My only serious gripe about the design is the blue light on the front of the speaker. It goes on when the speaker goes on (along with a short beep) but then pulsates after you've paired the speaker with your smartphone (or other device). Some people won't mind that flashing light, but others will find it really annoying. Ideally, of course, you should be able to turn it off.
While the Soundbrick doesn't have a USB port for charging devices (with some speakers, you can use the unit's built-in battery to charge your smartphone and other portable devices), the feature set is pretty solid. I though the speakerphone worked OK not great -- you do have to be fairly close to the microphone for callers to hear you well -- but at least the capability is there for those who need it.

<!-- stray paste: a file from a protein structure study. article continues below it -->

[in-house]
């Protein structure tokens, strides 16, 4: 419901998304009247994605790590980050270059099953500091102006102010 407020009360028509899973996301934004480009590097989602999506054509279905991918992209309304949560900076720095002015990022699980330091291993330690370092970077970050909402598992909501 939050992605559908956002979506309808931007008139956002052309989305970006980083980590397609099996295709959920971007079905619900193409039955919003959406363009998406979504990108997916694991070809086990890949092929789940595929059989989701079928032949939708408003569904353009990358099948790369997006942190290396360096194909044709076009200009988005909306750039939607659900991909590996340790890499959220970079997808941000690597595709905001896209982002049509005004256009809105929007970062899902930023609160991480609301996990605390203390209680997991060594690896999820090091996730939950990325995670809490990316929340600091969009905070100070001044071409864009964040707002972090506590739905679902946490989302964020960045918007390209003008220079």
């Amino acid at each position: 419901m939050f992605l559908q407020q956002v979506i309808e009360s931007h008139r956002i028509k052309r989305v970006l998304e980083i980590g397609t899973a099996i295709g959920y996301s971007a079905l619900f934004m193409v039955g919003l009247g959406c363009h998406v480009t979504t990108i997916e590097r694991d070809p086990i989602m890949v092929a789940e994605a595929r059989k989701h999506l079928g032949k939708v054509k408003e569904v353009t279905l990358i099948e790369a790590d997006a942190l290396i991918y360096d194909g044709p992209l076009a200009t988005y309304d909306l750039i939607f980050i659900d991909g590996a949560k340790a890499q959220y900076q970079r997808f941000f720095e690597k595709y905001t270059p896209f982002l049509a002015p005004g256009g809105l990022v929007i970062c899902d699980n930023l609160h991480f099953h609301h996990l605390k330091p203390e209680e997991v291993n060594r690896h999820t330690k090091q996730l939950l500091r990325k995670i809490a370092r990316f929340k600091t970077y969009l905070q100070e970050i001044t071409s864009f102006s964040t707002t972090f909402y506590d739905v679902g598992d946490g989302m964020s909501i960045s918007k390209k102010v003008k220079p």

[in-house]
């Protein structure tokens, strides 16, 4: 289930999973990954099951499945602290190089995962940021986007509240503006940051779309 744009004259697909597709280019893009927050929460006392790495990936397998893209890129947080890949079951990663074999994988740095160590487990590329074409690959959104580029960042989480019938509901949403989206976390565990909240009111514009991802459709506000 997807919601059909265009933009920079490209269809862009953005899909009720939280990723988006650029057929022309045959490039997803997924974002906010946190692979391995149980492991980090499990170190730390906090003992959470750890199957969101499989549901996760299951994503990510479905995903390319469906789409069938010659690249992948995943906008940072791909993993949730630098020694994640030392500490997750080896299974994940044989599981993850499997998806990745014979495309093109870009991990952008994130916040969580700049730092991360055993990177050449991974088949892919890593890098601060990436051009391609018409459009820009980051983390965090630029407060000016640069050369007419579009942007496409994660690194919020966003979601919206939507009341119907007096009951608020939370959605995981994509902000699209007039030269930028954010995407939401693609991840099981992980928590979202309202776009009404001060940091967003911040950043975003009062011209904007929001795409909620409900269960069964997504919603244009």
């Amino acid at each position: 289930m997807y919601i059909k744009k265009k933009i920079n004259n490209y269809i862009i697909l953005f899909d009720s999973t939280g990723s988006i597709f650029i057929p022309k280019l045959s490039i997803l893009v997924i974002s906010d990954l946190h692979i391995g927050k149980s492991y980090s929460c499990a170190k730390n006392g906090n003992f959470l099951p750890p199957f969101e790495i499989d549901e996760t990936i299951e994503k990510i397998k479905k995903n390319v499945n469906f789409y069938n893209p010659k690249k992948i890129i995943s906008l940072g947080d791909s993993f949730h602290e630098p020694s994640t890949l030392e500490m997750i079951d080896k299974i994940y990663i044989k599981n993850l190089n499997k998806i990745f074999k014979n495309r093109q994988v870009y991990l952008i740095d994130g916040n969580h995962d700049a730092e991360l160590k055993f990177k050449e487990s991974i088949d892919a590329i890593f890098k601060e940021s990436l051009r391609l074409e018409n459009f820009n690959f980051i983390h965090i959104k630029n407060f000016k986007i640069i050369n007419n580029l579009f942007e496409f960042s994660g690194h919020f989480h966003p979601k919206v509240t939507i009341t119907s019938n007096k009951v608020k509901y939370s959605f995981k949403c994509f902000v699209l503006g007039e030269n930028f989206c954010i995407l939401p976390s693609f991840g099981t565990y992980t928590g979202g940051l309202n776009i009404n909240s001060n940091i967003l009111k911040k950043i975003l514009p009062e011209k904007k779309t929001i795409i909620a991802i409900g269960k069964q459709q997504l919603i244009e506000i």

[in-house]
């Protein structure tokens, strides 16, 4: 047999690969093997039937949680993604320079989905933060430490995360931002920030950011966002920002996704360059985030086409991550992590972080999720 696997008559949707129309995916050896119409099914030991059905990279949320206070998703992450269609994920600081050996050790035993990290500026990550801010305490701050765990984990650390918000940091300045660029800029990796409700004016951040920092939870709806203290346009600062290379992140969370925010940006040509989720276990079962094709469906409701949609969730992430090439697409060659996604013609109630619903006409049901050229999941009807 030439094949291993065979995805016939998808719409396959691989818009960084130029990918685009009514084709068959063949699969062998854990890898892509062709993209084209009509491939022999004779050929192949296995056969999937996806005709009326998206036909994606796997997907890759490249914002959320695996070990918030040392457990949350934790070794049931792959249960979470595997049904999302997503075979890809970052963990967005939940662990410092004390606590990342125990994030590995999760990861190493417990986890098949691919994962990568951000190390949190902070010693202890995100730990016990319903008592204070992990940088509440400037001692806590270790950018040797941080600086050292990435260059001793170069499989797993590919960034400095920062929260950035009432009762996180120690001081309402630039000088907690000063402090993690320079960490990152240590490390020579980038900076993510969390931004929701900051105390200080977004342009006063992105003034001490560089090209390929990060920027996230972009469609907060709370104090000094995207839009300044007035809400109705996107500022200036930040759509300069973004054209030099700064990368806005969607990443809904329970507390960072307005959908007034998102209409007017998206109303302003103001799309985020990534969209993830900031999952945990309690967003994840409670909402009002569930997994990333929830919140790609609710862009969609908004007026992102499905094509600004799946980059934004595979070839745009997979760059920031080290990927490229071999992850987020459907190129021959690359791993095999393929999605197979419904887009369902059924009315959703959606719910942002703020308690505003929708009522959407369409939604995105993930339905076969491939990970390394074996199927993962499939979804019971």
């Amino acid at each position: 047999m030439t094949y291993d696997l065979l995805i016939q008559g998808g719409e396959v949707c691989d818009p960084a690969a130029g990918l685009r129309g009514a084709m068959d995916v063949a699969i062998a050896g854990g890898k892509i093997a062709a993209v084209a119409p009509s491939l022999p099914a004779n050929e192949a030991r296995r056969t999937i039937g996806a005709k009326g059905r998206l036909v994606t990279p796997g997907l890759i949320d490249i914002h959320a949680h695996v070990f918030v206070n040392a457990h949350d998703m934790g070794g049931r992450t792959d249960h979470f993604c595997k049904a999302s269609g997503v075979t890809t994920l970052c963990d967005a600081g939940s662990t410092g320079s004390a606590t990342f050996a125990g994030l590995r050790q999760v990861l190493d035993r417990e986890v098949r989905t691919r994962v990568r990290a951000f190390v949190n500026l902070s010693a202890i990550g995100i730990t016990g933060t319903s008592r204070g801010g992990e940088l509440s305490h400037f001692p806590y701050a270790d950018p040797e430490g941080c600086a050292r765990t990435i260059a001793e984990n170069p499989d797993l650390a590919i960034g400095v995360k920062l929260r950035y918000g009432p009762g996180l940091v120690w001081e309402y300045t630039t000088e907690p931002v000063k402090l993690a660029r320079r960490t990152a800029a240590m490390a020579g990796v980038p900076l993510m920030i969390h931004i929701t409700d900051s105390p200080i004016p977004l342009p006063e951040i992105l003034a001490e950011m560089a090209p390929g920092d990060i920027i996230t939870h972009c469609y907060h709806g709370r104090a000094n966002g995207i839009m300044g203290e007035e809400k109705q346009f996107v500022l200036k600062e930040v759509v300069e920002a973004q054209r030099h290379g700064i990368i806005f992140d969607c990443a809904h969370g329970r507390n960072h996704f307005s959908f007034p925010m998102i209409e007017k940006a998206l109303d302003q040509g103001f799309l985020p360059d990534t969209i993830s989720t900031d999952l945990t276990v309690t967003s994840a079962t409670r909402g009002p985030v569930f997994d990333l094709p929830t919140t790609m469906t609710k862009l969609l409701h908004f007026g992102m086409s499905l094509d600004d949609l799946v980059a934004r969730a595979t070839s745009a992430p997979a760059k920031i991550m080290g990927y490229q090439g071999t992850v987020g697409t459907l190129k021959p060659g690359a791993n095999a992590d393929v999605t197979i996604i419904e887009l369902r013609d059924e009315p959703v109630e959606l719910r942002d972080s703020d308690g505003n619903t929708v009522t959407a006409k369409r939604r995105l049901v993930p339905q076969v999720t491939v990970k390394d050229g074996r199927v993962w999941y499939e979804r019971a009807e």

Beyond the reasonably good design and feature set, the real reason to consider this speaker is that it sounds OK. No, you shouldn't expect fantastic sound, but it does sound less tinny compared with some other speakers in this price class. It's got a bit more bass (the bass port is on the bottom of the speaker), and while you'll get some distortion when you crank the volume on the speaker and your device, the sound holds up pretty well and has a reasonable amount of detail.
It's not going to sound as good as the Jawbone Jambox (the Jambox delivers more bass), but then again it costs less than half the price. Speakers such as the $99
I wasn't able to compare the Urge Basics Soundbrick to every no-name speaker out there, so I can't tell you whether competitors like the $39.99 Photive Cyren or Kinivo BTX270 sound better for less. All I can tell you is that the Soundbrick has a simple, decent design, a solid feature set, and has a bit more bass and sounds better than some of the other "budget" Bluetooth speakers. At $60, it's priced pretty well, but I do think that with all the competition, it will have to dip below $50 to be considered a true bargain.